4. Serve hot and steaming with a sprinkling of pistachios in top.

Roasted tomato, orange and chilli soup

4 Jan

Tomato, Orange and Chilli soup by Deena KakayaEverything halts, doesn’t it? Play dates get cancelled and kids stay at home, away from nursery or school. Grown-ups either martyr on without thanks or, ‘work from home’. Dinners out with friends get postponed and any outdoor activity is null and void and substituted with snuggling under a blanket and intermittently catching daytime TV between uncomfortable snoozes. Yes, it is the season of sickness.

We have been fortunate in our house to have escaped many of the rounds that the bugs have done, so far. We all generally have pretty robust immune systems and I like to think that in part, this is due to what we eat, although though the festive indulgence did get the better of me. Not only did I suffer from horrid food poisoning, I spent a good couple of weeks popping heavy, greasy, cheesy or chocolaty concoctions into my mouth like they were air-filled. I felt queasy, bloated, heavy and sore in the tummy. I felt lethargic and constantly sick and clearly, my body is meant to eat clean, natural, colourful and light

for the full recipe, head over to great British chefs

Soya bean, Barley, lettuce, feta and roasted lemon salad in a dill and chilli vinaigrette

2 Jan

Soya bean, Barley, lettuce, feta and roasted lemon salad in a dill and chilli vinaigrette

Soya bean, Barley, lettuce, feta and roasted lemon salad in a dill and chilli vinaigrette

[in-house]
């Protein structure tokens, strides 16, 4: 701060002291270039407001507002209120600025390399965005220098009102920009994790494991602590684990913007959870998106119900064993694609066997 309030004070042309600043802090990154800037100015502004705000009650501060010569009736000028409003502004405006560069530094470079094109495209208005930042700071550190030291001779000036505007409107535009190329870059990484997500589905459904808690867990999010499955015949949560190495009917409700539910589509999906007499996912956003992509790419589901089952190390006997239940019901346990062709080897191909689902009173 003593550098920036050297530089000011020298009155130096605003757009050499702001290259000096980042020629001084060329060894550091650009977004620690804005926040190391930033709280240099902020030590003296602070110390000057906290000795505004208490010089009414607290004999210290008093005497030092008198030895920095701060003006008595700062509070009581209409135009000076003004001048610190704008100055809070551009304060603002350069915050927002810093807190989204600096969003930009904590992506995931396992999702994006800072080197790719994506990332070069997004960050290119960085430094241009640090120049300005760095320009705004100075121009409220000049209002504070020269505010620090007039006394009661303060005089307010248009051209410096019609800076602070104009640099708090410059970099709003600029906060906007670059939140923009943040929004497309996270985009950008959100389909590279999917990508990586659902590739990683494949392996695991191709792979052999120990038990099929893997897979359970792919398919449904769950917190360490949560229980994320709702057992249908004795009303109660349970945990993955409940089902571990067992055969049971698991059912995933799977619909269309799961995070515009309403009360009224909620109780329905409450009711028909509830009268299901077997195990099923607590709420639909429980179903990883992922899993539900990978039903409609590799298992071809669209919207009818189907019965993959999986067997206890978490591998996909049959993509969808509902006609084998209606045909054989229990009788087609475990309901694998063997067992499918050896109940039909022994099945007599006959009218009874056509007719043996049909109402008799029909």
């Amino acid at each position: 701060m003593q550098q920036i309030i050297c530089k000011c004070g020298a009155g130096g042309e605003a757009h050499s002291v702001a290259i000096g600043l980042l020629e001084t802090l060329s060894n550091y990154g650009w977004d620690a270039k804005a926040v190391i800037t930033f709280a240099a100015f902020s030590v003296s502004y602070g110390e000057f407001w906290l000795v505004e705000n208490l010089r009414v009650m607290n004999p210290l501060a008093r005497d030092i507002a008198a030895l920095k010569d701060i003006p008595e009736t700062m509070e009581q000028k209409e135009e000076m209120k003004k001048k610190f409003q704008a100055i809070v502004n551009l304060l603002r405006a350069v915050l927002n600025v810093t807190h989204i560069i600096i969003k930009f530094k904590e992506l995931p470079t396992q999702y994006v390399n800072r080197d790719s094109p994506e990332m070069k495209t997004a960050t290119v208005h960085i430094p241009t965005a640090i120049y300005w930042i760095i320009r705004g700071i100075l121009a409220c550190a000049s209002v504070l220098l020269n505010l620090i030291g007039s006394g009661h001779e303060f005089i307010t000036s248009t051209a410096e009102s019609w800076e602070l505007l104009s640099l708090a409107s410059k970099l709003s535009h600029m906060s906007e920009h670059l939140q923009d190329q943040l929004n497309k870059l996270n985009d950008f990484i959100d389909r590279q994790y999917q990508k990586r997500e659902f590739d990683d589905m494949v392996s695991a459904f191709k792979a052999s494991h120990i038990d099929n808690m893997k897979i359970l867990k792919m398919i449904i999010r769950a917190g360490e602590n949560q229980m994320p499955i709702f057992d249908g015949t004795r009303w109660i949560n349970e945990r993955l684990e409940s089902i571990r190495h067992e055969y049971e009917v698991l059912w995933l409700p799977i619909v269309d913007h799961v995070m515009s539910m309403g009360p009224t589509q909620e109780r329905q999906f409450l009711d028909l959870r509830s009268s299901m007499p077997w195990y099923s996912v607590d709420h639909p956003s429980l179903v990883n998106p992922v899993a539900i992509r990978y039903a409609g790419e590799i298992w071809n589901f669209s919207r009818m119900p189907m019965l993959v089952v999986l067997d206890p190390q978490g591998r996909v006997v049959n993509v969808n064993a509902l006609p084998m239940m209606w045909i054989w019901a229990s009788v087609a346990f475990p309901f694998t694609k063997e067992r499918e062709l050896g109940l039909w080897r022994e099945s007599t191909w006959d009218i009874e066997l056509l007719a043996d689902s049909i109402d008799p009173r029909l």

The indulgent holidays were concluded with a healthy salad, the busy mess has been hoovered and dusted into the past. The sun has been shining today and when I woke my feel felt a little heavier. My bed had been moved closer to the heater and the long window, so I was warmer and more light washed over me, but it was the end of the happy lull.

I saw lots of social networking posts about 2013 being amazing, full of achievements and success. Many of my parent peers used the opportunity to announce that their family will be extended and some people told us that they bought bigger or newer houses or travel widely in 2013. New job, promotion, bigger and better. All very wonderful stuff which I’m really pleased to hear about.

I was part of that way of thinking too. I want to share with you something quite profoundly awakening in my life. Pre-2011, each year I would meet with friends on NYE and also go and see the fireworks in London. Each year my husband would tell me, ‘this is going to be your year’. As the fireworks lit up the skies of my beloved london, I’d think about all that I had manifested in that year. How was I doing career-wise, Had I grown enough? Had I travelled enough? Am I fit enough, did I attend enough gym classes and am I in good shape? Did I save enough money? Did I write for magazines extensively enough?

So, then after a few shake-ups at the end of 2011, NYE for impending 2011, 2012 and 2013 filled me with nerves. What had I actually achieved?

For the first time this year, whilst welcoming in 2014 there were no flutters in my heart. There was peace. I had a take-away, put my feet up, thought about buying a onesie and whether its time to potty train my boy. I thought about all the recipes that I’m prepping for next week and for whom. It’s taken a long time, but it’s a phenomenal thing to just smile and have peace of mind.

So, as I wake with a less polluted tummy and a clearer mind for it, it’s time to keep going and keep doing and being grateful. My salad is light, filling, zesty, salty, herby, nutty, colourful, smooth, silky, crunchy, a bit of heat…you have it all, what more do you need?

I wouldn’t eat the lemon, it gives so wonderful colour and concentrated taste, but the rind is still the rind.